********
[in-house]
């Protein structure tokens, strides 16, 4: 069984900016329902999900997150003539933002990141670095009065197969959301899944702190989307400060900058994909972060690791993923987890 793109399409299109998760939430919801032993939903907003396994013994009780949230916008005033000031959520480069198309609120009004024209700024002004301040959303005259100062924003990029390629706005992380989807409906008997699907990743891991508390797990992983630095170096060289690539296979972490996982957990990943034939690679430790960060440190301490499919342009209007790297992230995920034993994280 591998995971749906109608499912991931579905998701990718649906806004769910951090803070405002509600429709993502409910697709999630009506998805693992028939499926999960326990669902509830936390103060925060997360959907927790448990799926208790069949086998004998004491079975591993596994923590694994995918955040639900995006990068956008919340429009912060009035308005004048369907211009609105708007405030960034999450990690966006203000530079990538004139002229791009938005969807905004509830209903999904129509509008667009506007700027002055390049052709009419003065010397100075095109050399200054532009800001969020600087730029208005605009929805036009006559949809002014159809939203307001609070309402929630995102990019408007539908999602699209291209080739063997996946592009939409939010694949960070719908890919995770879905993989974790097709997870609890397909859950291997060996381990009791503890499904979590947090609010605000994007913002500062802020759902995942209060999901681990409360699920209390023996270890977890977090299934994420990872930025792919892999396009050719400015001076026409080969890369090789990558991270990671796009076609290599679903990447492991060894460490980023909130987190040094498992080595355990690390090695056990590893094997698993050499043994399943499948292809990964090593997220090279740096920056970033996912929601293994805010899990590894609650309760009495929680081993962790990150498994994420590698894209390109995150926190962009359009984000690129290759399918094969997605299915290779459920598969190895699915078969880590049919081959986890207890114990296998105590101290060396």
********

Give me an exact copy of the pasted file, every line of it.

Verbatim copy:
[in-house]
């Protein structure tokens, strides 16, 4: 069984900016329902999900997150003539933002990141670095009065197969959301899944702190989307400060900058994909972060690791993923987890 793109399409299109998760939430919801032993939903907003396994013994009780949230916008005033000031959520480069198309609120009004024209700024002004301040959303005259100062924003990029390629706005992380989807409906008997699907990743891991508390797990992983630095170096060289690539296979972490996982957990990943034939690679430790960060440190301490499919342009209007790297992230995920034993994280 591998995971749906109608499912991931579905998701990718649906806004769910951090803070405002509600429709993502409910697709999630009506998805693992028939499926999960326990669902509830936390103060925060997360959907927790448990799926208790069949086998004998004491079975591993596994923590694994995918955040639900995006990068956008919340429009912060009035308005004048369907211009609105708007405030960034999450990690966006203000530079990538004139002229791009938005969807905004509830209903999904129509509008667009506007700027002055390049052709009419003065010397100075095109050399200054532009800001969020600087730029208005605009929805036009006559949809002014159809939203307001609070309402929630995102990019408007539908999602699209291209080739063997996946592009939409939010694949960070719908890919995770879905993989974790097709997870609890397909859950291997060996381990009791503890499904979590947090609010605000994007913002500062802020759902995942209060999901681990409360699920209390023996270890977890977090299934994420990872930025792919892999396009050719400015001076026409080969890369090789990558991270990671796009076609290599679903990447492991060894460490980023909130987190040094498992080595355990690390090695056990590893094997698993050499043994399943499948292809990964090593997220090279740096920056970033996912929601293994805010899990590894609650309760009495929680081993962790990150498994994420590698894209390109995150926190962009359009984000690129290759399918094969997605299915290779459920598969190895699915078969880590049919081959986890207890114990296998105590101290060396």